As a responsible pet owner, you have an obligation to care for the health and wellbeing of your pet, as well as a duty to ensure your animal’s activities don’t interfere with your neighbours or the environment.
Animals must be kept in accordance with the requirements of:
This includes, but is not limited to:
- Animal identification & registration
- Number of animals allowed by property size and location
- Keeping animals in accordance with codes of practice
- Animal enclosures & fencing
- Biting & aggression
Identification & registration
- Dogs must be registered and wear the registration tag supplied by Council.
- Cats and dogs must be microchipped if they are born after 1 April 2009 (or when sold or given away)
- Stock must have a distinguishing brand, bolus, ear tag and or be microchipped. They must be registered on the Biosecurity Queensland National Livestock Identification System
- Birds excluding poultry must have an identifying leg band or be microchipped
- Exemption from animal identification may be granted in accordance with Local Law 2.
Enclosures & fencing
All animal owners have a duty to provide proper fencing and enclosures to prevent animals (including cats) from wandering.
Fencing is sufficient if it contains your animals on your property.
If an animal can fit any part of itself over, under or through the fence, it may not be considered as properly contained to the property and a suitable enclosure may be required to house your animal.
- Enclosures built specifically for the keeping of animals are to be appropriately sized so that the animal can be effectively and comfortably kept & maintained to an acceptable structural condition.
- Uneaten food scraps, manure and an other material likely to become offensive (i.e. faeces, soiled bedding, litter) and create a nuisance must be collected at least daily and if not immediately removed from the premises, must be kept in a suitable vermin proof container prior to disposal.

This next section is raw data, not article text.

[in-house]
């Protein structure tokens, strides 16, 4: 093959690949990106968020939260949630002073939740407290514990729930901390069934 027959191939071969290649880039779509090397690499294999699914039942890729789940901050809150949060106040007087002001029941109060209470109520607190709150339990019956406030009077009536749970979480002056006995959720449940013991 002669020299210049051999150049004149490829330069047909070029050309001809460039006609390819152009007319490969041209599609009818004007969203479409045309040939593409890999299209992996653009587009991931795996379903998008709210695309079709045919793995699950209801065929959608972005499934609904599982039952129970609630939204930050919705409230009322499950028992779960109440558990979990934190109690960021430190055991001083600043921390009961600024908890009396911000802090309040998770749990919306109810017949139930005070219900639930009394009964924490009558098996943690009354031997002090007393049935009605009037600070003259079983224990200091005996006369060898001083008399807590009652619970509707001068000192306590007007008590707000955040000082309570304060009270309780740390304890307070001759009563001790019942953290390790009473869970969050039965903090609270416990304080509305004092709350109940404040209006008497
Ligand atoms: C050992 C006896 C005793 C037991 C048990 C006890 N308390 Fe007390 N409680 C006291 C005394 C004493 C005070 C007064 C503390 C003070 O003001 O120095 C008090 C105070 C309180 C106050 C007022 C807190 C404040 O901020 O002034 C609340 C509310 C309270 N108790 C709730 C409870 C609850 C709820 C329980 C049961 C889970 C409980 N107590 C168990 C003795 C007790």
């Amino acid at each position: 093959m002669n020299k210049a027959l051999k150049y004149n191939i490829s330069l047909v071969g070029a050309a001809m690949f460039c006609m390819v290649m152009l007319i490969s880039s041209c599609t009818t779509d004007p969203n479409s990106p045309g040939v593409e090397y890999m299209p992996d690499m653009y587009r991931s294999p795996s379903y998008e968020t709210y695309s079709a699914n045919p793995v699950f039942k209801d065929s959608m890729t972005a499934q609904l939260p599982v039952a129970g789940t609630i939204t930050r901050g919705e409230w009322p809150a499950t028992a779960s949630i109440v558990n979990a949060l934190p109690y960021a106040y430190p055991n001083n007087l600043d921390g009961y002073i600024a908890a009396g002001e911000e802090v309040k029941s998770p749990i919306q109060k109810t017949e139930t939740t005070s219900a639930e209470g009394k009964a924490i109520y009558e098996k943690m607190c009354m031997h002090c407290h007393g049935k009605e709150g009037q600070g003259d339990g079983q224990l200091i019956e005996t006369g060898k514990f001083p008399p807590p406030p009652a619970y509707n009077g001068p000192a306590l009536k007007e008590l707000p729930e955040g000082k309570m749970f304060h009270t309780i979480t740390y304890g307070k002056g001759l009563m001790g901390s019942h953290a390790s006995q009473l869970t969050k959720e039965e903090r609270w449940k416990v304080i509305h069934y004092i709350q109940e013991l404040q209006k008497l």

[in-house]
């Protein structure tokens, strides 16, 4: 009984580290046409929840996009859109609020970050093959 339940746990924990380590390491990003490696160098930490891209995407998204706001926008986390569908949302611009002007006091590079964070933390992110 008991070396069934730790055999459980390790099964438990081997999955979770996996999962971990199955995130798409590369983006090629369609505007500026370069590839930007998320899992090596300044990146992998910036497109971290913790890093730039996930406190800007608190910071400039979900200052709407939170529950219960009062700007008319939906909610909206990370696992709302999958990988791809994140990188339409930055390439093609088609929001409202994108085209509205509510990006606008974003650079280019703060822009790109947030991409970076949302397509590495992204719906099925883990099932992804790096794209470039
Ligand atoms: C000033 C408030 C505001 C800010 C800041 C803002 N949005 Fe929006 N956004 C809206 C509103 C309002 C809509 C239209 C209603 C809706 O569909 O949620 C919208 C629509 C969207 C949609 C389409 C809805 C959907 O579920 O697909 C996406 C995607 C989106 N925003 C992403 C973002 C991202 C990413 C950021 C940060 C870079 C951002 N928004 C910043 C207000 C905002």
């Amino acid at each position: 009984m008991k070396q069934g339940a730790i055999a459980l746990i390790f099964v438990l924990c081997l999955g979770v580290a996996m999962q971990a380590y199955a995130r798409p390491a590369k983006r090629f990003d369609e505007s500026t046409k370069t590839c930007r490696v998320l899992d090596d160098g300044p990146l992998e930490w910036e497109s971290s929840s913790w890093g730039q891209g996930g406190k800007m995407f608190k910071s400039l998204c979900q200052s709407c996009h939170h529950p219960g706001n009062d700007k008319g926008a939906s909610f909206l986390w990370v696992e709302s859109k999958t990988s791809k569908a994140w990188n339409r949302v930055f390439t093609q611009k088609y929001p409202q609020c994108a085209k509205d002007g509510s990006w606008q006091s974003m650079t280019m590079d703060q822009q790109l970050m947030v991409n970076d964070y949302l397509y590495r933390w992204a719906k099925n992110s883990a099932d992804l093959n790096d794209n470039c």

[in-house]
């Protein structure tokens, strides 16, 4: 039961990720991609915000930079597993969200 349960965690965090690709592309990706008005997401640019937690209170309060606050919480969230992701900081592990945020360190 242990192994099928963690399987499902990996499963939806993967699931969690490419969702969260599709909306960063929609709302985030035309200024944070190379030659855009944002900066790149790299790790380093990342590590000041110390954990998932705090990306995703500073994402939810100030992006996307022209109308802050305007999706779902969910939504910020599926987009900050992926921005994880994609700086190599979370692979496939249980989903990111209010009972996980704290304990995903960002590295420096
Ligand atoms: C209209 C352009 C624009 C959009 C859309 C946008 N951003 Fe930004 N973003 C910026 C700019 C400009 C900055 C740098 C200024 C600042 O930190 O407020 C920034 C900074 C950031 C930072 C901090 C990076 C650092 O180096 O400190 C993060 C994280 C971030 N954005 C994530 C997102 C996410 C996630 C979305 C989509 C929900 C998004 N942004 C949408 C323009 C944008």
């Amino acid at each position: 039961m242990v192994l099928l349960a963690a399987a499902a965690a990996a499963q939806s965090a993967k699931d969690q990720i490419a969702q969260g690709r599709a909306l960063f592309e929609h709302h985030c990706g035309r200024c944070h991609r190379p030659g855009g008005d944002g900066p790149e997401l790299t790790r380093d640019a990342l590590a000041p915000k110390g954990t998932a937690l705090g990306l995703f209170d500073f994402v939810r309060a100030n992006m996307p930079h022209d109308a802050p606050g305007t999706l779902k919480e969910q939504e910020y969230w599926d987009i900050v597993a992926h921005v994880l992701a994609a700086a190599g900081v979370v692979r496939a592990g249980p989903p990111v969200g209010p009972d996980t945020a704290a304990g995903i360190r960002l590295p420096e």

- Vermin and pests including fleas, flies, ticks, lice, and rodents, must be controlled in and around the enclosure
- Run off from animal enclosure(s) must not be allowed to discharge to any adjoining property.
- Roofed or fully enclosed (caged) structure for the housing of animals must be a minimum 1.5 metres from any property boundary.
Some enclosures and fences may require building approval.
Picking up after your pet
Animal waste (faeces) must not to be left in parks, gardens, foreshores, footpaths or streets.
It is your responsibility to clean up and dispose of your animal's waste in a sanitary way (fines may apply).
When your animal (including cats, dogs & horses) is in a public place, be prepared by carrying plastic bags or commercially available "pooper scoopers".
Council provides a number of doggy doo bag dispensers in major parks and dog off-leash areas.
Biting & aggression
All animal owners are responsible and legally liable for the actions of their animals.
Animals may be declared dangerous for displaying aggressive behaviour causing fear, attacking a person or another animal or damaging propert. See dangerous, menacing and restricted dogs for further information including how to report a dangerous animal or dog attack.
Minimum standards for keeping animals & codes of practice
Council defines certain minimum standards for the health and welfare of particular animals, including;
- Horses, cows, goats, sheep, pigs and similar livestock.
- Budgerigars, canaries, cockatiels and other similar birds
- Poultry, including turkey’s, geese, peacocks, emus and
Refer to Schedule 5 in Subordinate Local Law No. 2 for details.
The Department of Agriculture and Fisheries has defined codes of practice to give members of the public additional standards that are required for the keeping of certain species:
- Poultry (eg. chickens)
- Pigs or miniature pigs
- Cattle (eg. cows, steers, bulls, stallions)
- Sheep or goats
Native & exotic animals
The Queensland Government issues recreational wildlife licences for the keeping of specified animals, see Department of Environment and Heritage Protection.